The First Amendment of the United States Constitution was the first step toward total religious freedom everywhere. The Constitution, however, didn’t forbid the states from establishing religion as at that time the states already had established religions in place. This freedom atmosphere, however, caught on in the states as well. For instance, listen to what Patrick Henry wrote in the Virginia Declaration of Rights, on June 12, 1776:

That religion, or the duty which we owe to our Creator, and the manner of discharging it, can be directed ONLY BY REASON AND CONVICTION, not by force or violence; and therefore all men are equally entitled to the free exercise of religion, according to the dictates of conscience; and that it is the mutual duty of all to practice Christian forbearance, love, and charity towards each other.”

Great words! George Washington declared that Government is force, legal force. Henry, recognizing this, declares in the Virginia Declaration of Rights that religion must be a matter of conscience and conviction, not government force.

The Freedom Revolution in religious matters marched on, and just a few years later Virginia disestablished the Anglican Church. Soon after that Thomas Jefferson created a bill for total religious freedom which many people didn’t like it. But despite the objections, James Madison saw to it that the bill was passed in 1786. Thomas Jefferson put this event among the top three accomplishments of his life. Jefferson helped oust both political and religious tyrants! Not bad for a life’s work.

The Virginia Religious Statute reads this way:

Whereas Almighty God hath created the mind free; that all attempts to influence it by temporal punishments or burthens, or by civil incapacitations, tend only to beget habits of hypocrisy and meanness, and are a departure from the plan of the Holy author of our religion, who being Lord both of body and mind, yet chose not to propagate it by coercions on either…that the impious presumption of legislators and rulers, civil as well as ecclesiastical, who being themselves fallible and uninspired men, have assumed dominion over the faith of others, setting up their own opinions and modes of thinking as the only true and infallible, and as such endeavoring to impose them on others…”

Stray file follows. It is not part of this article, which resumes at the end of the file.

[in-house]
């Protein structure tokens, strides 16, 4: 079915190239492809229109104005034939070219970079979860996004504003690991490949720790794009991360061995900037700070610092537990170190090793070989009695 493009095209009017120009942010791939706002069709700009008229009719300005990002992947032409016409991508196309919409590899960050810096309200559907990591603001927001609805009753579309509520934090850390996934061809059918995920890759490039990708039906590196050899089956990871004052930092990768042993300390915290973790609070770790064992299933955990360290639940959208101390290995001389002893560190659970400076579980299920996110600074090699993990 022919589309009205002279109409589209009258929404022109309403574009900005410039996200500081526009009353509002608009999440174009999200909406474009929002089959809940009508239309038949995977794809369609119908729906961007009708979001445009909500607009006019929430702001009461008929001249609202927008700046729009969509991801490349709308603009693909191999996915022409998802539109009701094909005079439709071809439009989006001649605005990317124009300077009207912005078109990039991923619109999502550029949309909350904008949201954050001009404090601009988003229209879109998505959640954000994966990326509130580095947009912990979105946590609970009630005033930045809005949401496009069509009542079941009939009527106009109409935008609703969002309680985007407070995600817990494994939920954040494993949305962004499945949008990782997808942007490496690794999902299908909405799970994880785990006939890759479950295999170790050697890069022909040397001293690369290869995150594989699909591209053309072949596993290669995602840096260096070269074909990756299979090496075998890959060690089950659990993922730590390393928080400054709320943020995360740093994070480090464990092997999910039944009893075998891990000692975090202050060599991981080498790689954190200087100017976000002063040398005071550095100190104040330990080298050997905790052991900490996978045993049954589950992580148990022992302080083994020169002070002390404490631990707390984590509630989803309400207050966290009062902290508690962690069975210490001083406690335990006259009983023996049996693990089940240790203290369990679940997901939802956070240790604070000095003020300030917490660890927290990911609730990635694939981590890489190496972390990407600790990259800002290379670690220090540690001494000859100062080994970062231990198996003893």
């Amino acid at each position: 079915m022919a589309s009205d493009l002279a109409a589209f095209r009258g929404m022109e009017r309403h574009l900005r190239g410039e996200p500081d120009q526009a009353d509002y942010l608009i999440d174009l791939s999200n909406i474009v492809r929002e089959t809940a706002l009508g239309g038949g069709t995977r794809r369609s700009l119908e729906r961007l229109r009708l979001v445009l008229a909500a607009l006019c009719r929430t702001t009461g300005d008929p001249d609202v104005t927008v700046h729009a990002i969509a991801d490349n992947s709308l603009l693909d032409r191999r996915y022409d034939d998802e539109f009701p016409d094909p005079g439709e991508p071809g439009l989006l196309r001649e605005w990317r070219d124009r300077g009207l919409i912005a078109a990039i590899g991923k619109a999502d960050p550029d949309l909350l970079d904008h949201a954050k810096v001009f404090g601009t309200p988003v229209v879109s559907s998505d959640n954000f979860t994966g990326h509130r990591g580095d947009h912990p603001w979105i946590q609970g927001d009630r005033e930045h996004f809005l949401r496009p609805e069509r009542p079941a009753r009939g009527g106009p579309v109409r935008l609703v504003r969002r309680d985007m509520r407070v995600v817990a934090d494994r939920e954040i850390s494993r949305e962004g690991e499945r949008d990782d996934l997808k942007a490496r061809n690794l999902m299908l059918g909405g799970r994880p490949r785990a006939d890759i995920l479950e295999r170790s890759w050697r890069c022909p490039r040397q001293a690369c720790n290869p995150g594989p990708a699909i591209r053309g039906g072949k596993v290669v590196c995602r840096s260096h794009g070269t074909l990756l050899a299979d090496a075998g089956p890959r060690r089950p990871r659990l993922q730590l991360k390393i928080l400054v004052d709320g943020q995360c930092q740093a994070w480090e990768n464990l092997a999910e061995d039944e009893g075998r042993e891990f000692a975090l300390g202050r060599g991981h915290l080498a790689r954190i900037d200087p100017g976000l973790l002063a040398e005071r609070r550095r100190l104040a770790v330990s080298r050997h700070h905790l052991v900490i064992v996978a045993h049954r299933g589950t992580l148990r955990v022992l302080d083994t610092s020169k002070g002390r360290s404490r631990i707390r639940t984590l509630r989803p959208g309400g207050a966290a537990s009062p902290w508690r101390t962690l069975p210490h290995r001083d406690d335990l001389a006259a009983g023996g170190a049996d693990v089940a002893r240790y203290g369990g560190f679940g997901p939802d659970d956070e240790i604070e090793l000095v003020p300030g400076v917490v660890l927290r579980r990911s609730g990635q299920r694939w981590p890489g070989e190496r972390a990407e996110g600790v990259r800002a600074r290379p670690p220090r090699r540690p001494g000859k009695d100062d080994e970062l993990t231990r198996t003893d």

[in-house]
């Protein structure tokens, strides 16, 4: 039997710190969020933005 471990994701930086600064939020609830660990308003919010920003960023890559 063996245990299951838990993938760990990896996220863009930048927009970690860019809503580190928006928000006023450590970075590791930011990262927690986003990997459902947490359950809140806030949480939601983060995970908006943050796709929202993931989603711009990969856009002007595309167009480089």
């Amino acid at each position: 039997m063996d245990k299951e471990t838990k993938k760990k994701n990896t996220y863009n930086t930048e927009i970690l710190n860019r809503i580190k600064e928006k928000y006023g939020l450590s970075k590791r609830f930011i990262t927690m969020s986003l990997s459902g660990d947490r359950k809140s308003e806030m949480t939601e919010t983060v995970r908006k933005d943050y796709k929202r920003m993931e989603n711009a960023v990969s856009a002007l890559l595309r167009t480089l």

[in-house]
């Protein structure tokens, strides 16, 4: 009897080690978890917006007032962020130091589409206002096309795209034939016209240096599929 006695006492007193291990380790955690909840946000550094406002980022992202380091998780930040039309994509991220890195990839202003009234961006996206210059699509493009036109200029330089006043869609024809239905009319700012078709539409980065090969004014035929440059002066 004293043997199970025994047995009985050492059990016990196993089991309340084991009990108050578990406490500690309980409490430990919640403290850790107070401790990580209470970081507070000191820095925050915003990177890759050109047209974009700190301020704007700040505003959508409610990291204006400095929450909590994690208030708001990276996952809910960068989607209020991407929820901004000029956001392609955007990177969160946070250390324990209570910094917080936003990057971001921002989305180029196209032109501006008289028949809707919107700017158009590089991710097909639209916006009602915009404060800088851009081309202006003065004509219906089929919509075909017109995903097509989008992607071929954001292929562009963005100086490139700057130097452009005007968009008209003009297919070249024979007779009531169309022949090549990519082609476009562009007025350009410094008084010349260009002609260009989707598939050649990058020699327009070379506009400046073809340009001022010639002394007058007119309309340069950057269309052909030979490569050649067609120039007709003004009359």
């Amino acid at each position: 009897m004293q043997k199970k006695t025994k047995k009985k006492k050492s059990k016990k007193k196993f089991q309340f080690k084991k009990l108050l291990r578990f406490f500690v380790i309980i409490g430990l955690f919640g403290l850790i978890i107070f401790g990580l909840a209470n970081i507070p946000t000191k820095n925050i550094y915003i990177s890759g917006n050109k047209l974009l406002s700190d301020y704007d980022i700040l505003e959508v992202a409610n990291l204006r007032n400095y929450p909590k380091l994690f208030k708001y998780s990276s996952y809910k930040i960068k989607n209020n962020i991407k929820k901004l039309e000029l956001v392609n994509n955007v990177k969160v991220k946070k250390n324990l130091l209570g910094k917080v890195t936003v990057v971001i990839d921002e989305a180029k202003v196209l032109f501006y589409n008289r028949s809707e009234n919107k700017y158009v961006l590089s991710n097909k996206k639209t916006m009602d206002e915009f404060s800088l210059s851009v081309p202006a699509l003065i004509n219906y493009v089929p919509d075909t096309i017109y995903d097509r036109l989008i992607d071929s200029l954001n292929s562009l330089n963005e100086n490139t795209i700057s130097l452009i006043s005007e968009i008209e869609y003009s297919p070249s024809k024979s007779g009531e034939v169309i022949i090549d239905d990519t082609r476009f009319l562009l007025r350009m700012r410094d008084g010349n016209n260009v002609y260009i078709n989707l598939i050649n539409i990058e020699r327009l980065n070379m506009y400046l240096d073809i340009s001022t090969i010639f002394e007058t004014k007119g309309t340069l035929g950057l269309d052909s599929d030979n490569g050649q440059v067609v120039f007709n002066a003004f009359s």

Jefferson went on to say that truth doesn’t need the power of government behind it, and that truth is great and will prevail if left to herself. Truth, believed Jefferson, has nothing to fear from conflict. The power of government force will only hinder free debate and perpetuate the very errors those in favor of Government established religion pretend to prevent – error becoming legalized and enforced by the sword!

The Founders knew that a state church, one financed by tax dollars, would become corrupt, because it doesn’t answer to the people. As a result, it would become an arm of the state and give religious significance to every act of government, even if the acts are unjust. This has been the historical course of Government imposed religion since the days of Ancient Sumer and Egypt.

Freedom of religion means freedom to voice your opinions without fear of punishment. The First Amendment was intended to give people a free voice in speaking up against a power hungry state. In Colonial America many ministers gave Election Sermons which would point out moral issues facing the day. If the state controls these ministers, they couldn’t be a voice against state corruption. After all, you don’t bite the hand that feeds you!

The results of the First Amendment are wonderful. We are free to use our God given brains to learn and come to our convictions without fear of punishment. This freedom is only hated by religious tyrants.

Let’s breathe the fresh air of freedom together!

Enjoy this companion video: http://sheridanvoice.com/blog/2017/12/sheridan-voice-video-presents-the-story-of-the-long-struggle-for-religious-liberty/